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Dr. Martin Luther King's 'I Have A Dream' 50 Years Later

by Michael Higham, published

It has been 50 years since Dr. Martin Luther King, Jr. stood at the steps of the Lincoln Memorial to let freedom ring across the nation.

August 28, 1963 will be remembered as a turning point in the 20th century civil rights movement when Dr. King gave his famous "I Have A Dream" speech. As we look back and pay our respects to a great leader in United States history, it's just as important to see how this dream has come to fruition in the present day.

To celebrate Martin Luther King Jr.'s birthday, people must recognize the struggle for human rights and equal treatment by society and under the law.

Dr. King led the African-American struggle for civil rights. He spoke of living in a day when people, "will not be judged by the color of their skin but by the content of their character." Yet, when he spoke in front of 200,000 supporters, he paved the way for the equality of all human beings.

"As we walk, we must make the pledge that we shall always march ahead. We cannot turn back. There are those who are asking the devotees of civil rights, "When will you be satisfied?" We can never be satisfied..."

Immigration, whether legal or not, remains a large issue in civil rights. Paths to immigration have been opened with government actions such as the DREAM Act, where education can lead to citizenship. However, acts that may be oppressive in nature, such as Arizona's S.B. 1070, are the law in a few states.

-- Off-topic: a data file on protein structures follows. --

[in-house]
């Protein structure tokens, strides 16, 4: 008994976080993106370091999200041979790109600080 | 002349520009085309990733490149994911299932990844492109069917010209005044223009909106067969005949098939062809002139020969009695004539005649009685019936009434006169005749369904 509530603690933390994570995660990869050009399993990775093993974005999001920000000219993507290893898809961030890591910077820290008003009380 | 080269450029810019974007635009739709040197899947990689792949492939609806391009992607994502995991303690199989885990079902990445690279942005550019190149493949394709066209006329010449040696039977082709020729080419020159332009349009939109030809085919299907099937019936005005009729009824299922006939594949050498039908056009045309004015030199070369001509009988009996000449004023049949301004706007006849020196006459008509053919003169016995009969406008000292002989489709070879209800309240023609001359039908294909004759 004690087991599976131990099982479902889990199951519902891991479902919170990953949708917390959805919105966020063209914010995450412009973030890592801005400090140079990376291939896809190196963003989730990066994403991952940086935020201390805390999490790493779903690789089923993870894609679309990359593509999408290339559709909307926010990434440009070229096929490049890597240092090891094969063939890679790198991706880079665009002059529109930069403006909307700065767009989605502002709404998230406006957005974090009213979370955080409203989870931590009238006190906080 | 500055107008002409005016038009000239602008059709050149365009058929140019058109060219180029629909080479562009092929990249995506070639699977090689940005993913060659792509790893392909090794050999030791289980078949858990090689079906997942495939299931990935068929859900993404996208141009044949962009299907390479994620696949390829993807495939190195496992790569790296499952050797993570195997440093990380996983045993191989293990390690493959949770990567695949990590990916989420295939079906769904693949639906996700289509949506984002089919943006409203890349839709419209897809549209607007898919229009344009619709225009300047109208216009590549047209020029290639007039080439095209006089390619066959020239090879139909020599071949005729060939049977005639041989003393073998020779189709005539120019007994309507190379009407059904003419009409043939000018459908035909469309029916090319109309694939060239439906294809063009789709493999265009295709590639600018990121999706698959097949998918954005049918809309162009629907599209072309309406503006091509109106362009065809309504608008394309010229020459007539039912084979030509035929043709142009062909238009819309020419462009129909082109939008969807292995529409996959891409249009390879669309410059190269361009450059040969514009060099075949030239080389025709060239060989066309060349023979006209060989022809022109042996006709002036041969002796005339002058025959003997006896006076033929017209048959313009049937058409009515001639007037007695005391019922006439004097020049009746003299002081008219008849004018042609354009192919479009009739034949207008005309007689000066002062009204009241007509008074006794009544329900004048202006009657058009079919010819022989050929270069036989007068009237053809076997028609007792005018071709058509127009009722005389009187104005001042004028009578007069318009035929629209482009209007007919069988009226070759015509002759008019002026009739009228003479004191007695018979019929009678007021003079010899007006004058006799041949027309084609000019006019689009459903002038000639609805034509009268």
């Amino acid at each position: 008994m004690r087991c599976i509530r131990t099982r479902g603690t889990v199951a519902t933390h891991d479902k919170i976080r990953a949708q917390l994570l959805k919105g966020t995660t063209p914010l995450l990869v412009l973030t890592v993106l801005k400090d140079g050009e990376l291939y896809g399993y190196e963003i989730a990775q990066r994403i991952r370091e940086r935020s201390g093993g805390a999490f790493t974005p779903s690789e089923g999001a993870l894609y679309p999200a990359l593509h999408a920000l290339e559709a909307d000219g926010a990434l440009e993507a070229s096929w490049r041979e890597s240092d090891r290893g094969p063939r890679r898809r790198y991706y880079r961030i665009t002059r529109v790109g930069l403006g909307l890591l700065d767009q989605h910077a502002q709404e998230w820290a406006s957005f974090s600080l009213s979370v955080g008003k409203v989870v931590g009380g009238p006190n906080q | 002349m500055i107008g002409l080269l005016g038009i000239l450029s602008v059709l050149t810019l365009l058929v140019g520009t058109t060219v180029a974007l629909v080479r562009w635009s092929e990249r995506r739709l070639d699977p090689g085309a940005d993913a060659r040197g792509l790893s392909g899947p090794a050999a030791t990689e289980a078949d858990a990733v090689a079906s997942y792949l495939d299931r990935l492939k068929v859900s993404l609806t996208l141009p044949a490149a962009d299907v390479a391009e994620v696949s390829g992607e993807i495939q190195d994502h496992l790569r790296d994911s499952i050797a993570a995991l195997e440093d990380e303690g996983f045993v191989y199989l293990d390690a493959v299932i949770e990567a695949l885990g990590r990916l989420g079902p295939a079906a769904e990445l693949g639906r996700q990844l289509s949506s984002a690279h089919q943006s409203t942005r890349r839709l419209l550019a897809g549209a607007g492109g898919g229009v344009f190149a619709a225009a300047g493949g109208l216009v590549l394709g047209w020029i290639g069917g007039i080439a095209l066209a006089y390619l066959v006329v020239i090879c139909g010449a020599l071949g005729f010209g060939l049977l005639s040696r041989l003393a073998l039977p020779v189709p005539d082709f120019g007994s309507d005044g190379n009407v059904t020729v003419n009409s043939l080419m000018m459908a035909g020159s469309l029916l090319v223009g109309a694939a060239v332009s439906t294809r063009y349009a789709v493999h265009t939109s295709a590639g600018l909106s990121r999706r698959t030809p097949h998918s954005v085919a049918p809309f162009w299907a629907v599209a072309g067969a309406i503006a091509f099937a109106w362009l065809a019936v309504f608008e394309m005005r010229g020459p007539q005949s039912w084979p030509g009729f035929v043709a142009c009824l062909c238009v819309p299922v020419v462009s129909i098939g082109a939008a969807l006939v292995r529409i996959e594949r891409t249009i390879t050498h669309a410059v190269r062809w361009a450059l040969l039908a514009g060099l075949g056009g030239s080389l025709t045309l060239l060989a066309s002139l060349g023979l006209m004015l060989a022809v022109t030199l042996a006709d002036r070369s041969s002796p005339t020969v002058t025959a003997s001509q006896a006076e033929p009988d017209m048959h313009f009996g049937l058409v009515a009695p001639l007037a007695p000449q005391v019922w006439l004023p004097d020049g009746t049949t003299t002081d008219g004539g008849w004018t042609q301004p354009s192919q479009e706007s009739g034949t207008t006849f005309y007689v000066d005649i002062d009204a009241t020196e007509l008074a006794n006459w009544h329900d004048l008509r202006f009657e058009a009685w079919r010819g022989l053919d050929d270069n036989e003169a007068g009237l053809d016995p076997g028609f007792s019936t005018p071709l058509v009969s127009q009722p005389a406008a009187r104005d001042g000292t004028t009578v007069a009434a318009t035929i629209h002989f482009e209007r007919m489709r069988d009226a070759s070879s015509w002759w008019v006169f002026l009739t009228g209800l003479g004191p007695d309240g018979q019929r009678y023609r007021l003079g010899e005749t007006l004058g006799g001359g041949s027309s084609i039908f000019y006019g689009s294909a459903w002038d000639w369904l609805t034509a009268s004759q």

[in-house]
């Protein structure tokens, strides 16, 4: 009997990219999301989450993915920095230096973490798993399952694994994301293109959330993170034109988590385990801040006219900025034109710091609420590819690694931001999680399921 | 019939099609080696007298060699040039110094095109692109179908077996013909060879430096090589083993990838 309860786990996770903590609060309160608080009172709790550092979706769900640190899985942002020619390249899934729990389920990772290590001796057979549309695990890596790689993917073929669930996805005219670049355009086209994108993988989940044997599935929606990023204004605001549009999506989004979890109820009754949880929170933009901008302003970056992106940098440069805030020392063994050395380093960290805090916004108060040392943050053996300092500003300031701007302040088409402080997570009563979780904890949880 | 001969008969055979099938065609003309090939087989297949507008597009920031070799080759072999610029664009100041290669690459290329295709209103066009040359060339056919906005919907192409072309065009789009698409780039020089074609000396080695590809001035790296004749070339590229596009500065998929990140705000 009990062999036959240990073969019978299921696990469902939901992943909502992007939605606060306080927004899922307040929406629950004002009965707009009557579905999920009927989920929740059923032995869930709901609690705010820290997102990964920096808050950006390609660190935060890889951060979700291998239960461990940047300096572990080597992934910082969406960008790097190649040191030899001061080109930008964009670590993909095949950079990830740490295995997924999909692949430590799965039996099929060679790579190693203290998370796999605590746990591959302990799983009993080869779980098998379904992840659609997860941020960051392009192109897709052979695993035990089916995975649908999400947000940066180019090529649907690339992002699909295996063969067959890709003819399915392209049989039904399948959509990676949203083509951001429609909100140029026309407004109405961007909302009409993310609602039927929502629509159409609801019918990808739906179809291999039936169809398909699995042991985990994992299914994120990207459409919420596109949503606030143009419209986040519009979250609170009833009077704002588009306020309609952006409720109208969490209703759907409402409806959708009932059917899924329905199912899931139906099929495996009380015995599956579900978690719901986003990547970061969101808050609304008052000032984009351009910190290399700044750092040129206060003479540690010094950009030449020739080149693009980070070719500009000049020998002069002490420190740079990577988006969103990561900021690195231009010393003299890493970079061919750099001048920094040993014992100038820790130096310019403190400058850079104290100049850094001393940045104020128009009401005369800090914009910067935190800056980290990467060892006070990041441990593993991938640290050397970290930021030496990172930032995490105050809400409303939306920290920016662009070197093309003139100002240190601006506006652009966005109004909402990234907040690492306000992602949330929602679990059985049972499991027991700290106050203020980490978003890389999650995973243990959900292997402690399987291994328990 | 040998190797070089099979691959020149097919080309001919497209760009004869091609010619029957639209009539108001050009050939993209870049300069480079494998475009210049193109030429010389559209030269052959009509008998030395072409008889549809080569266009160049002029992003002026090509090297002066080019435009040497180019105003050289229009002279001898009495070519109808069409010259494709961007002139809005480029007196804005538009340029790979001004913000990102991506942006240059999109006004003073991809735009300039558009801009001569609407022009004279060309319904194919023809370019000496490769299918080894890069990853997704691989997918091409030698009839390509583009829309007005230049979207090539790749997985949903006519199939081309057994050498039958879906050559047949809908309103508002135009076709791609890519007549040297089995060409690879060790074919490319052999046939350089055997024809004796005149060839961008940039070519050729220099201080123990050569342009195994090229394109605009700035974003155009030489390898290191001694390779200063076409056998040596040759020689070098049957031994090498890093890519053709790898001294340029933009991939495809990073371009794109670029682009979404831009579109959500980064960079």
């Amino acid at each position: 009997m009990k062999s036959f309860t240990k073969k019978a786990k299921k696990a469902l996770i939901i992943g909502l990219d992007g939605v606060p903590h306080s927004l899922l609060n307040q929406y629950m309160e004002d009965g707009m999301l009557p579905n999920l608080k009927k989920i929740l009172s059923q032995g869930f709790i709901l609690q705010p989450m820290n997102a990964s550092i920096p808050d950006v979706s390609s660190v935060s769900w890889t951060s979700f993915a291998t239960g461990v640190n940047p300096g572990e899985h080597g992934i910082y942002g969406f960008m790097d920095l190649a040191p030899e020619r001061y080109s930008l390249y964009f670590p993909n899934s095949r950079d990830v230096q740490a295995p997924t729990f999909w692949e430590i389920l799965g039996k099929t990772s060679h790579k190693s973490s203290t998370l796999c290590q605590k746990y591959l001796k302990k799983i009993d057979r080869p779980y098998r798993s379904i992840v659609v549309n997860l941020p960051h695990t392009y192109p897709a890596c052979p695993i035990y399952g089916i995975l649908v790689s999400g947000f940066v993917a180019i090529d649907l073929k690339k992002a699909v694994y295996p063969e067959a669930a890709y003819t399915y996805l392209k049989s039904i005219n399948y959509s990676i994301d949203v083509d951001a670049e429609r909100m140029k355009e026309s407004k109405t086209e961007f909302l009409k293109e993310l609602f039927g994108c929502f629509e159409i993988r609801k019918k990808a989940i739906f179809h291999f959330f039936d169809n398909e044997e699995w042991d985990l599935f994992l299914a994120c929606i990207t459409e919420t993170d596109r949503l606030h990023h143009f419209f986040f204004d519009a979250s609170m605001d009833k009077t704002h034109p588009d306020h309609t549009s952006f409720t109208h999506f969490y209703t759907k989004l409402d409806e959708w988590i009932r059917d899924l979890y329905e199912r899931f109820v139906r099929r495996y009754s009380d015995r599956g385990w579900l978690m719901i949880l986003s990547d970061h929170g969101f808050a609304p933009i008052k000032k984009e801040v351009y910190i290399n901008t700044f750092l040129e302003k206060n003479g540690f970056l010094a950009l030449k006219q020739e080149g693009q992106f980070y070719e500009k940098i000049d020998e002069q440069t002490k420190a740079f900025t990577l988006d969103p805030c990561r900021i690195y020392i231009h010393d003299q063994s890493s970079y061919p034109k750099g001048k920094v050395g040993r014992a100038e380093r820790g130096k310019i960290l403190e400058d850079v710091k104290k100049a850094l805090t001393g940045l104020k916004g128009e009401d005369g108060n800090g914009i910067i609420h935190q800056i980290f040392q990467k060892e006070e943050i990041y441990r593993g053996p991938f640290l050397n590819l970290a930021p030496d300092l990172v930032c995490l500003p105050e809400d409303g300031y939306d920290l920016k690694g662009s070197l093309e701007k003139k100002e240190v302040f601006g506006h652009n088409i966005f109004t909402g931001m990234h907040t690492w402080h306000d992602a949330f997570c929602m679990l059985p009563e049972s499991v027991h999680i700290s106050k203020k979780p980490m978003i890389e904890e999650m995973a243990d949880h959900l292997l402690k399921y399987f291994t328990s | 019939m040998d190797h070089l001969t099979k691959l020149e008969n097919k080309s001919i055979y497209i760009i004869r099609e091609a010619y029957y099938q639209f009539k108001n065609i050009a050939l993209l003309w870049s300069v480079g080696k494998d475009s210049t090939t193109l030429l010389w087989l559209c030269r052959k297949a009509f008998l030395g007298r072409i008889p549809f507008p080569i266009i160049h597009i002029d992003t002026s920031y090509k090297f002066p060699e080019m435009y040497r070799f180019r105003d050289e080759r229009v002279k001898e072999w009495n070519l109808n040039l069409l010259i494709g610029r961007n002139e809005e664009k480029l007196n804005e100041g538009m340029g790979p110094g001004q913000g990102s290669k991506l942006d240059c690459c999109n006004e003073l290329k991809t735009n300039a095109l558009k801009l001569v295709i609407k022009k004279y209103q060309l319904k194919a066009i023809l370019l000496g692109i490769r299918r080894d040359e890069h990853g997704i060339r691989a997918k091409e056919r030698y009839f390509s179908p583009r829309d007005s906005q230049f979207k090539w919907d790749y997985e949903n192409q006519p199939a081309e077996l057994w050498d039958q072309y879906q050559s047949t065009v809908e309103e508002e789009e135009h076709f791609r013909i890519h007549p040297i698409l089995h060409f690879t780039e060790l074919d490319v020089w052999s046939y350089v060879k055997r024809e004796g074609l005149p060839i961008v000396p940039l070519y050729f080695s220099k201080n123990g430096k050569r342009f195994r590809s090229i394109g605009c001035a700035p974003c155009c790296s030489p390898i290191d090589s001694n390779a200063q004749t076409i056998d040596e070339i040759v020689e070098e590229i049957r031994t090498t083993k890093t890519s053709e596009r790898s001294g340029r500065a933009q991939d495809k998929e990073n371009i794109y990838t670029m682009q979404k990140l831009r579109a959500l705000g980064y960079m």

The contentious bill gives law enforcement the discretion to inquire about citizenship if they believe there is reasonable cause to do so. Some have argued that this justifies racial profiling.

Regardless of one's stance on same-sex marriage, the movement is progressing. In the 2012 elections, Maryland, Maine, and Washington passed laws legalizing same-sex marriage.

However, injustices continue where homosexuality is less accepted and tolerated. The LGBT community still faces bullying and discrimination in places where their voices go unheard.

Unlawful detention and inhuman conditions at Guantanamo Bay continue to be cases for human rights activists. President Obama re-signed the National Defense Authorization Act (NDAA) earlier this month. The ACLU has come out saying, "this has jeopardized [Obama's] ability to close Guantanamo during his presidency."

Some may be hesitant to draw the comparisons of present day issues to the injustices of the 1960s. Nonetheless, these are the human rights issues that are happening today. The fact that struggles, as a whole, are less violent may be a sign that the fight for human rights in the United States is more civilized.

Activism and human rights movements are continuing the legacy of civil disobedience. Influenced by Mahatma Ghandi, Martin Luther King made clear 50 years ago that it is imperative that change must be brought about in such a way:

"We must forever conduct our struggle on the high plane of dignity and discipline. We must not allow our creative protest to degenerate into physical violence. Again and again we must rise to the majestic heights of meeting physical force with soul force."

The United States has moved away from the discrimination of the 1960s. The country elected its first black president, twice. This does not mean that racism is washed from the country. It does not mean that everything President Obama does is agreeable. It does mean that Dr. King's dream has seen progress.

Some people are skeptical about the country's outlook and speak of elected officials with disdain. However, it's important that when the time comes, we recognize that leaders such as Martin Luther King, Jr. have reshaped our country for the better. If we plan to make future changes, we should follow their lead of effective, yet civilized actions.

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